- Design a layout around a finished logo.
- Design a logo around a concept layout.
However you design, inspiration is always helpful.
Ready? Read the rest of this entry »
The footer is generally the least noticed part of a website. This is unfortunate, since some sites have some really cool footers. Below are some that I think are worth notice.
The average viewer tends to not make it all the way down the page to the footer. This is why the part of the page “above the fold” is given a lot of attention by designers. However, there’s no reason why you shouldn’t have a cool footer as well. After all, some people will see it. I tend to read web pages through to the end, unless I have reason not to.
Ready of an inspiring look at some interesting page footers? Read the rest of this entry »
Everyone likes Web 2.0. Wait, everyone except Jakob Nielsen. As I was saying, most people like Web 2.0. Here are some resources that you may find useful. CSS is the designer’s tool of choice for, well…designing, so obviously it can’t hurt to pick up a few new CSS tricks. AJAX has quickly taken the web by storm. Sites all over the place are using it to improve usability…and for pointless reasons as well. There are plenty of practical applications for AJAX, so obviosuly it’s worth seeing what others are doing with it. CSS and AJAX are two of the most important technologies making Web 2.0 (who came up with that term anyway?) possible. Ready for the list? Here it comes!
ZetaBoards, the eventual successor to Invisionfree, is now being beta tested. Invisionfree, in case you didn’t already know, is a service that provides you with a free ad-supported Invision-based board. As the old version of Invision they use is becoming sort of an antique, they are developing a new forum system that is up to today’s standards…or so they hope.
ZetaBoards will be much better than it’s predeccessor Invisionfree. ZetaBaords adds many features asked for over the years, improves anti-spam, and improves in many ways upon Invisionfree. ZetaBoards (ZB) looks and acts similarly to the old Invisionfree boards, though with many improvements.
A theme changer has been added, along with a more powerful skinning system. More BBCode functions are added, including a Flash tag (useful for posting YouTube videos). There’s a more dynamic feel, and the system seems like it may be more stable. Macros are added, so you can finally mass delete spam posts. There is an unbelievable amount of improvements. One major complaint: The post form doesn’t show buttons for a lot of useful BBCode tags (like the [URL] tag). Hopefully that will be changed by the time ZB lauches.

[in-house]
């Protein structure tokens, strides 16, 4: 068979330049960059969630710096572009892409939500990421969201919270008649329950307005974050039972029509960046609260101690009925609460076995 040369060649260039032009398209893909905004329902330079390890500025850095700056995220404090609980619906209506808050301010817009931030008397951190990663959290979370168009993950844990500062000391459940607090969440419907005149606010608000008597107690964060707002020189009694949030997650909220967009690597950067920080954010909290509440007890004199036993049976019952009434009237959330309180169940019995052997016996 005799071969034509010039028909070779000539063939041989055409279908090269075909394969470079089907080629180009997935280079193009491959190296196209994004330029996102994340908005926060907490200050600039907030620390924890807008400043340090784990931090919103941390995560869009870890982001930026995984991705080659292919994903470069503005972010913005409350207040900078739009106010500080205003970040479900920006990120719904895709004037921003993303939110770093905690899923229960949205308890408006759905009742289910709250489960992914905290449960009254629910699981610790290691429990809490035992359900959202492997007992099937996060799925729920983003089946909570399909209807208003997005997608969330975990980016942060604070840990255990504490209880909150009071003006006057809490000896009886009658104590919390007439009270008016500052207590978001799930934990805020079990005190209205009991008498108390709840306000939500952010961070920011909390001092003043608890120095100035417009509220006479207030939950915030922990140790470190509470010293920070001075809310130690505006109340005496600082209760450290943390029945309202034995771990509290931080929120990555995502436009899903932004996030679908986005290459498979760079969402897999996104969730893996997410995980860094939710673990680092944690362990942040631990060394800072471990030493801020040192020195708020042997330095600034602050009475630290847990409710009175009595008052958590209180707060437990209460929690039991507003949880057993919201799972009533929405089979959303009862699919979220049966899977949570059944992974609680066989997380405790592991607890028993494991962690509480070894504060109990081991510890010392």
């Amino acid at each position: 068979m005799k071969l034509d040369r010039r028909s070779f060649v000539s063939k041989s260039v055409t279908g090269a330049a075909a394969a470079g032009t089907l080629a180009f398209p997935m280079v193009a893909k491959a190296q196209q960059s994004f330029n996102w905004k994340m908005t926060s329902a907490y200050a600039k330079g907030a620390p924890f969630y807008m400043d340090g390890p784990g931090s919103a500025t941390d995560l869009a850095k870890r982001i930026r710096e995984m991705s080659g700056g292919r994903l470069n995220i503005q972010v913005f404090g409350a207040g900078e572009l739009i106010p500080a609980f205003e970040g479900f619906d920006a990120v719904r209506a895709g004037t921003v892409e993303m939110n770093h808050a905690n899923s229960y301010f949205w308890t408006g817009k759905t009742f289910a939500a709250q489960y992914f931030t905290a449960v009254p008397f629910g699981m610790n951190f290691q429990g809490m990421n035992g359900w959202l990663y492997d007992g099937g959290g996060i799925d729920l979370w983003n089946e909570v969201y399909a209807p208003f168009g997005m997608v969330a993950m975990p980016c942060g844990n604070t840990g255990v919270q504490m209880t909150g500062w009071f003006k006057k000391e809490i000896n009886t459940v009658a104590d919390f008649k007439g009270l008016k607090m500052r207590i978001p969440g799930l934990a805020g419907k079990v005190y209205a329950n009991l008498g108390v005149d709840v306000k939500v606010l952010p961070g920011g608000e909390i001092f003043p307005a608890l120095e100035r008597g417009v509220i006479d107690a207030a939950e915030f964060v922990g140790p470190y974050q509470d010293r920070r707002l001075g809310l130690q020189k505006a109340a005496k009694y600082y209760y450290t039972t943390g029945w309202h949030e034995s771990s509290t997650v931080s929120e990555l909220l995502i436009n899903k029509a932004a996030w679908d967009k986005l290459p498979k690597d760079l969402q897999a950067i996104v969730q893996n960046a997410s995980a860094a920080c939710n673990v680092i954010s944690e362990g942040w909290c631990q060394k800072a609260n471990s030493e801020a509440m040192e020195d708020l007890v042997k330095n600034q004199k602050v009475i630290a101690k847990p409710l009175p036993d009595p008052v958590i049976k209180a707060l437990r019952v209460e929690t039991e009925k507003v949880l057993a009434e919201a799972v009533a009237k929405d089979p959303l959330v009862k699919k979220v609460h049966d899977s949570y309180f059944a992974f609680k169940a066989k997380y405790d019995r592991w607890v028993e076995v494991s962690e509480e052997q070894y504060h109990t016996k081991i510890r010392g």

ZetaBoards is looking to be a pretty good board system, though personally I prefer to host my own boards using SMF.
A website’s homepage is one of the most important parts. If someone lands there and doesn’t find anything interesting, they’ll go elsewhere more often than not. Here are some examples of good home pages. Here they are, in no particular order. Study them and learn. Read the rest of this entry »
Google has announced that they plan to acquire the ad network Doubleclick soon. They even started sending info out through Google Groups. What are they planning? They’re not giving much away. Time for some educated guesses.
Some qoutes from Google:
“This new partnership represents a tremendous opportunity for us at Google to broaden and deepen our inventory of available ads and to better serve both our publishers and users. Together, Google and DoubleClick will empower agencies, advertisers, and publishers to collaborate more efficiently and effectively, which will, in turn, provide a better experience for our users.”
“Sponsored information served by Google has always been, and will always be, clearly distinguished from objective content available via our search results and across our partner network. We want you to find the information that you are looking for—be it in an ad or elsewhere—quickly and without hassle. We know that our collaboration with DoubleClick will serve and advance this goal.”
Hmmm…. That sounds like the web will be getting a little less annoying soon. How? I’m thinking Google may be trying to kill pop-up ads and other irritating ad types. Google has always had bits in the AdSense policy forbidding you to put AdSense on a site with more than x popups per session. They seem to take a dim view of pop-ups and other annoying ads. Maybe they’ll stop providing the service of pop-ups and those annoying flash ads that expand across the page and annoy the heck out of you.
There’s a good chance that Doubleclick will become integrated with the AdSense program too. They did talk about broadening and deepening their inventory of available ads…